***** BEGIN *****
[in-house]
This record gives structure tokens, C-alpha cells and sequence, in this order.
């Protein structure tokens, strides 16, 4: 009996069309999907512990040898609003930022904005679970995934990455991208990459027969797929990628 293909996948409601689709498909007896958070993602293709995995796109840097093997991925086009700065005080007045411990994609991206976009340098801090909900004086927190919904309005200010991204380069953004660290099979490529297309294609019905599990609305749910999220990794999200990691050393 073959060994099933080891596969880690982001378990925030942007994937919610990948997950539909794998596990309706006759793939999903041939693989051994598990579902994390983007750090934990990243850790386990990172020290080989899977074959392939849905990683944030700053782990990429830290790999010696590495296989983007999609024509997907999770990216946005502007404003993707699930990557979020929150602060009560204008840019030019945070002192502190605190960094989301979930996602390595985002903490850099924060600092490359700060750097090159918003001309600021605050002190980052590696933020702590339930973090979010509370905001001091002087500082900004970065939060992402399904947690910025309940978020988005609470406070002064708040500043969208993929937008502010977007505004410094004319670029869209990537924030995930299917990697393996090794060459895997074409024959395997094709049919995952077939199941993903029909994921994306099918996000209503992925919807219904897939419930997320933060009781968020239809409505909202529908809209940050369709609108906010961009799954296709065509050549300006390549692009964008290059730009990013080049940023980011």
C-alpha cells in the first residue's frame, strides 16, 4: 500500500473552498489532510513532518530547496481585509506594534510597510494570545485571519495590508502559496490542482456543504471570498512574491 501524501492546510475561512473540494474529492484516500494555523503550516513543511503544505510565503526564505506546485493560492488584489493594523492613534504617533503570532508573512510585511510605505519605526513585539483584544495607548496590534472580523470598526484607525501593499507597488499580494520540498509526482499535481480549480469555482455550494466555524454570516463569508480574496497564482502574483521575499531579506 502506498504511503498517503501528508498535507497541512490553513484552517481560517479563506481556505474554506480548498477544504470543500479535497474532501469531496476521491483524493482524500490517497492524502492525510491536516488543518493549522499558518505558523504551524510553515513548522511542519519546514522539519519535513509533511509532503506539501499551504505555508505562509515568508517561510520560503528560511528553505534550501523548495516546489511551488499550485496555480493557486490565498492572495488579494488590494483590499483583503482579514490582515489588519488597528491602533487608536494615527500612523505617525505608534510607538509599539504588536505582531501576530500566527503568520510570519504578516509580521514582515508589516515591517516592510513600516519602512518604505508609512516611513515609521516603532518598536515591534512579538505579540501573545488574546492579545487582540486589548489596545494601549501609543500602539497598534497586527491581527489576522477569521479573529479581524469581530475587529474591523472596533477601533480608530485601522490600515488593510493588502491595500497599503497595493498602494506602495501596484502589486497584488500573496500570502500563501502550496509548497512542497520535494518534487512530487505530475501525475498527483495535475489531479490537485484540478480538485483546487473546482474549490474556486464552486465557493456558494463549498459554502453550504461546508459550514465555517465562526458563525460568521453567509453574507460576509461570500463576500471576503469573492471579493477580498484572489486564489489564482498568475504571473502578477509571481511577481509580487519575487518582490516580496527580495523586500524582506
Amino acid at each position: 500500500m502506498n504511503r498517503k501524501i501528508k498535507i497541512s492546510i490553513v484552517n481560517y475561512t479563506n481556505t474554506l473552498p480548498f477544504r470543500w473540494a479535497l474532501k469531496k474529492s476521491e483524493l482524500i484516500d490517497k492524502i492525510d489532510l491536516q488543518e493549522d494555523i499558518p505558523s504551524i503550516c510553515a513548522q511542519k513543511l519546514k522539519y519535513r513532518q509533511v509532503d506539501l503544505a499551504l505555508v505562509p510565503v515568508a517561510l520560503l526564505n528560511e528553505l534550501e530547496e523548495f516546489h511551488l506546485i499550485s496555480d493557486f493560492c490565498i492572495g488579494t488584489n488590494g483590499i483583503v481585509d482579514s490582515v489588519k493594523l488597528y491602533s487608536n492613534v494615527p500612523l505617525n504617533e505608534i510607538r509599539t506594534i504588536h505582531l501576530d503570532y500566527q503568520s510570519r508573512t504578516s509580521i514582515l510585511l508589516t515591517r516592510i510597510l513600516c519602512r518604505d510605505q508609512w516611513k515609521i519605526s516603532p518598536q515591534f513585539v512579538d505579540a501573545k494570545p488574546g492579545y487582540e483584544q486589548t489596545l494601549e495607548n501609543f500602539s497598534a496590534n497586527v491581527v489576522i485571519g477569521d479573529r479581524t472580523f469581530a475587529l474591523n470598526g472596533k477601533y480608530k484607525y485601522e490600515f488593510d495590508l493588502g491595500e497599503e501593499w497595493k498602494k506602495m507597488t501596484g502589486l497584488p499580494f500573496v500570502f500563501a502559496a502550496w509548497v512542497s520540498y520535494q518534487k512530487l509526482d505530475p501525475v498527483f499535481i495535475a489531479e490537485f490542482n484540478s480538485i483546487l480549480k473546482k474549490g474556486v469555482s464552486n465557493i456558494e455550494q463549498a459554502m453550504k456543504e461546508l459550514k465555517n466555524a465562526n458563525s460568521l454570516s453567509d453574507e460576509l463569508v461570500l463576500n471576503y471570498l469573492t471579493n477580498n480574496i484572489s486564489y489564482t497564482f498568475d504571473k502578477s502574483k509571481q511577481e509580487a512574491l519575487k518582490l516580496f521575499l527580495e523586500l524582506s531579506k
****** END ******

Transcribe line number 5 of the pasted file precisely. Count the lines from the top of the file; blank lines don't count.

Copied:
Amino acid at each position: 500500500m502506498n504511503r498517503k501524501i501528508k498535507i497541512s492546510i490553513v484552517n481560517y475561512t479563506n481556505t474554506l473552498p480548498f477544504r470543500w473540494a479535497l474532501k469531496k474529492s476521491e483524493l482524500i484516500d490517497k492524502i492525510d489532510l491536516q488543518e493549522d494555523i499558518p505558523s504551524i503550516c510553515a513548522q511542519k513543511l519546514k522539519y519535513r513532518q509533511v509532503d506539501l503544505a499551504l505555508v505562509p510565503v515568508a517561510l520560503l526564505n528560511e528553505l534550501e530547496e523548495f516546489h511551488l506546485i499550485s496555480d493557486f493560492c490565498i492572495g488579494t488584489n488590494g483590499i483583503v481585509d482579514s490582515v489588519k493594523l488597528y491602533s487608536n492613534v494615527p500612523l505617525n504617533e505608534i510607538r509599539t506594534i504588536h505582531l501576530d503570532y500566527q503568520s510570519r508573512t504578516s509580521i514582515l510585511l508589516t515591517r516592510i510597510l513600516c519602512r518604505d510605505q508609512w516611513k515609521i519605526s516603532p518598536q515591534f513585539v512579538d505579540a501573545k494570545p488574546g492579545y487582540e483584544q486589548t489596545l494601549e495607548n501609543f500602539s497598534a496590534n497586527v491581527v489576522i485571519g477569521d479573529r479581524t472580523f469581530a475587529l474591523n470598526g472596533k477601533y480608530k484607525y485601522e490600515f488593510d495590508l493588502g491595500e497599503e501593499w497595493k498602494k506602495m507597488t501596484g502589486l497584488p499580494f500573496v500570502f500563501a502559496a502550496w509548497v512542497s520540498y520535494q518534487k512530487l509526482d505530475p501525475v498527483f499535481i495535475a489531479e490537485f490542482n484540478s480538485i483546487l480549480k473546482k474549490g474556486v469555482s464552486n465557493i456558494e455550494q463549498a459554502m453550504k456543504e461546508l459550514k465555517n466555524a465562526n458563525s460568521l454570516s453567509d453574507e460576509l463569508v461570500l463576500n471576503y471570498l469573492t471579493n477580498n480574496i484572489s486564489y489564482t497564482f498568475d504571473k502578477s502574483k509571481q511577481e509580487a512574491l519575487k518582490l516580496f521575499l527580495e523586500l524582506s531579506k